Balsis vs. Lassiter 1967

WildWing

AzB Silver Member
Silver Member
I thought I'd seen all videos with Lassiter and Balsis. This is incredible. I've also never seen Lassiter lose in an earlier, 1960's match.

Great post, and I wish someone would come up with those Wild World of Sports tapes with Lassiter and Knoxville Bear Eddie Taylor. This really takes me back.

All the best,
WW
 

Lawnboy77

AzB Silver Member
Silver Member
Thanks for posting! I hadn’t seen this one either. Love the the old AMF Grand Prix they are playing on to.
 

maldito

AzB Silver Member
Silver Member
Wide World of Sports televised a match between Mosconi and Jackie Gleason, also I really would like to see the first 150 ball run in the World 14.1 tournament by Canadian Snooker pro Georges Chenier.
 

bbb

AzB Gold Member
Gold Member
Silver Member
thanks for the link
entertaining
you know when i first got into pool a long time ago
i was always fascinated by the force follow shots the really good players do where the cue ball was like a running back breaking thru the line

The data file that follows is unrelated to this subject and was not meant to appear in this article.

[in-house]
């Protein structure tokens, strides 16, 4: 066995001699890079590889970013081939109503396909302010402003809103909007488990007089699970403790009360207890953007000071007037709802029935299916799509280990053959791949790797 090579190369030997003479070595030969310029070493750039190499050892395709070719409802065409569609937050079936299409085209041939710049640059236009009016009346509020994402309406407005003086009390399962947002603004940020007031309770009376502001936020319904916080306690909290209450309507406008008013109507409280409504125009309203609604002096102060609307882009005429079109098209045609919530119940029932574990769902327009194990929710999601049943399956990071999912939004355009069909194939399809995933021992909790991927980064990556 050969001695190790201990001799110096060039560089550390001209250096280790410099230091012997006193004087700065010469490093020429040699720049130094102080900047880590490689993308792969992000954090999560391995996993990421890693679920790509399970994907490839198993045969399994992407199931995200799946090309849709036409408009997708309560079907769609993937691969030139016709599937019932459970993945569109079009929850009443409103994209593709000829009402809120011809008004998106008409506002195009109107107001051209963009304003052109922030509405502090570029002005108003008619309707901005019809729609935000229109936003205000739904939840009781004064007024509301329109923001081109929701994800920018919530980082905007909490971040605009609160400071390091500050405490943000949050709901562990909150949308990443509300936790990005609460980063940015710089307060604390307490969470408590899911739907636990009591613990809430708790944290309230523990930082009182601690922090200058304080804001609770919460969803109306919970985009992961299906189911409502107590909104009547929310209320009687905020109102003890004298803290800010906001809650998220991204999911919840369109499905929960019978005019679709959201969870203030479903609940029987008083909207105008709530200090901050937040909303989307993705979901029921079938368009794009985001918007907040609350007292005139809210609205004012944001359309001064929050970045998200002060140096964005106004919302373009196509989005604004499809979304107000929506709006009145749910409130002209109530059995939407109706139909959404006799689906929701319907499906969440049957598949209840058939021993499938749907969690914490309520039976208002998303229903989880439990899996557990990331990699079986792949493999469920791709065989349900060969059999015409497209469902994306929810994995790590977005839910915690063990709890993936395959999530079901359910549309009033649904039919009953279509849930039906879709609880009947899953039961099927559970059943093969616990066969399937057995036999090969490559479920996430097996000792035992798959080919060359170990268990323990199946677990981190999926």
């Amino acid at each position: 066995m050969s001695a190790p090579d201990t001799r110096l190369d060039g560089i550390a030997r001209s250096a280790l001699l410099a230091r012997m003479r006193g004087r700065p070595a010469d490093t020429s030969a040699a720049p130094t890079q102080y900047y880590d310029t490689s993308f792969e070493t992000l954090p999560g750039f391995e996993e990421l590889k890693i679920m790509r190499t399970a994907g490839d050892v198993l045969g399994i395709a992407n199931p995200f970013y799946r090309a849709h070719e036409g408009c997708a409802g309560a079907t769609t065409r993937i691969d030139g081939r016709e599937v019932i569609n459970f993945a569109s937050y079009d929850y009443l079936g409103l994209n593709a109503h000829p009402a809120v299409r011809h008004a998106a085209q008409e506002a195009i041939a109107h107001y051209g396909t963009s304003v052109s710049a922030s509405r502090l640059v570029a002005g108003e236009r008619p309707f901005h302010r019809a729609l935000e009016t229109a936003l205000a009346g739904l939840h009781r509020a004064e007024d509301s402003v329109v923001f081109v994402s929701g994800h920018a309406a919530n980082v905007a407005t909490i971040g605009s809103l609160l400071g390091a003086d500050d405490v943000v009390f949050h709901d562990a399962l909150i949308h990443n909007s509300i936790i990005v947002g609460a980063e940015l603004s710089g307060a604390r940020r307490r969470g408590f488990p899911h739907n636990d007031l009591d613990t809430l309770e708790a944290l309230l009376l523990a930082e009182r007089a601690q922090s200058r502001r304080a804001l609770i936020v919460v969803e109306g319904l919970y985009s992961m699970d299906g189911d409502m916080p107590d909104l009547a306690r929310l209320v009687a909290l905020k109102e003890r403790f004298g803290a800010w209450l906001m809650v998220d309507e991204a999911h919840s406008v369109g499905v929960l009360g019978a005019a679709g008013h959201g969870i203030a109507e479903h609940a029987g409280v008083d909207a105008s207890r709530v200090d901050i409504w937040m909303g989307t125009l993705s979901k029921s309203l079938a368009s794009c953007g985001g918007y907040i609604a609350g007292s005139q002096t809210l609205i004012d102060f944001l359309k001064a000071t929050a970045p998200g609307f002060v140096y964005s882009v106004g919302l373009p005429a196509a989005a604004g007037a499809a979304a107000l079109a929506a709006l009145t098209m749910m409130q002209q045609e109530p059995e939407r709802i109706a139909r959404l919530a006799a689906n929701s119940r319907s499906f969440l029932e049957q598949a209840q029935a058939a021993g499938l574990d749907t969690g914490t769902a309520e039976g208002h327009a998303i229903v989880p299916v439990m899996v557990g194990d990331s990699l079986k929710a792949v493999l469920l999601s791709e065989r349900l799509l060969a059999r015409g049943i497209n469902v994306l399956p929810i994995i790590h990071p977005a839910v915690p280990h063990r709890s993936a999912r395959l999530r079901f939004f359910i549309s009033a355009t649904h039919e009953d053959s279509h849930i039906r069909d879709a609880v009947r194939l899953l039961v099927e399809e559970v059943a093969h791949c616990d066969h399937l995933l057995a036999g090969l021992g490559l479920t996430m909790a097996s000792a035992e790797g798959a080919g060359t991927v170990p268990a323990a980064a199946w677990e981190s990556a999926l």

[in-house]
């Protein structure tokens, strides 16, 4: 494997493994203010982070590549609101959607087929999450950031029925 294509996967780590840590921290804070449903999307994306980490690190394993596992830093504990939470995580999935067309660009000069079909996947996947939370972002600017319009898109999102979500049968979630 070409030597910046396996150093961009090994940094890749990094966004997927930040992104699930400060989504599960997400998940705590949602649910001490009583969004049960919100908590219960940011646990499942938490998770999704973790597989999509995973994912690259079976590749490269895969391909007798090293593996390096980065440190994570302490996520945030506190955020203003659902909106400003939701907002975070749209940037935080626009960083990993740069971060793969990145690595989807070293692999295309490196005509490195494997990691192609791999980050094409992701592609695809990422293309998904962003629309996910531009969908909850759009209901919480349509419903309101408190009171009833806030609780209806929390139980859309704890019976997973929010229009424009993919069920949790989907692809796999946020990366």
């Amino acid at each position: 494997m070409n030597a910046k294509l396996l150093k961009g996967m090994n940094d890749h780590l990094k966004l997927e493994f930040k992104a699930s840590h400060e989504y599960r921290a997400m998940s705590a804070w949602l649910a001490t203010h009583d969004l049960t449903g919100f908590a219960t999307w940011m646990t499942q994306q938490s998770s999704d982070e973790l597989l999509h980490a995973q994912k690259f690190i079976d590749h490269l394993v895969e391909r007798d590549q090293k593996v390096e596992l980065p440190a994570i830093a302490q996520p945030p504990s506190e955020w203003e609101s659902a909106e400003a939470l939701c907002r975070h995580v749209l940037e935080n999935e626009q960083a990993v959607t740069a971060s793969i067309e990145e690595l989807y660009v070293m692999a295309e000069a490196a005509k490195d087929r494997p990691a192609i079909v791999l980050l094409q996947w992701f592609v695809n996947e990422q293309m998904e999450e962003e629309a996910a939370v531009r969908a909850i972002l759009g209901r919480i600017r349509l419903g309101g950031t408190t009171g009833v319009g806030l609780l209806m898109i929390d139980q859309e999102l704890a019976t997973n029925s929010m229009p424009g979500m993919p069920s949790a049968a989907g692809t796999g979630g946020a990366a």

i didnt have stroke that could do that so i was very impressed
this shot brought back some old memories
 

alstl

AzB Silver Member
Silver Member
Quality is much better than Balsis vs Crane 1966. I wonder if a video of the entire match exists prior to editing.

Thanks for posting.
 

kling&allen

AzB Gold Member
Gold Member
Hopefully someday these studios will publish their full collections on Youtube (or Paramount+, or whatever) instead of letting film rot to nothing in storage. There are untold numbers of historic matches sitting unviewed in warehouses somewhere. There are a few Greenleaf films in storage at Warner, but the studios are so fearful of unauthorized reproductions they would rather the film be destroyed than viewed.

I've always loved watching Cisero's stroke--or more specifically his cadence and pause.
 

ShootingArts

Smorg is giving St Peter the 7!
Gold Member
Silver Member
a few interesting things. One the pockets weren't buckets. Judging by the pocket irons the table was set up as intended or a little tighter than intended. The other thing I noticed was the lack of respect calling the pool players "boys" over and over. Seems like there isn't much that has changed. I did run the video back to the beginning, very nice quality for video of the time which has usually passed through a generation or two of VHS before we get to see it.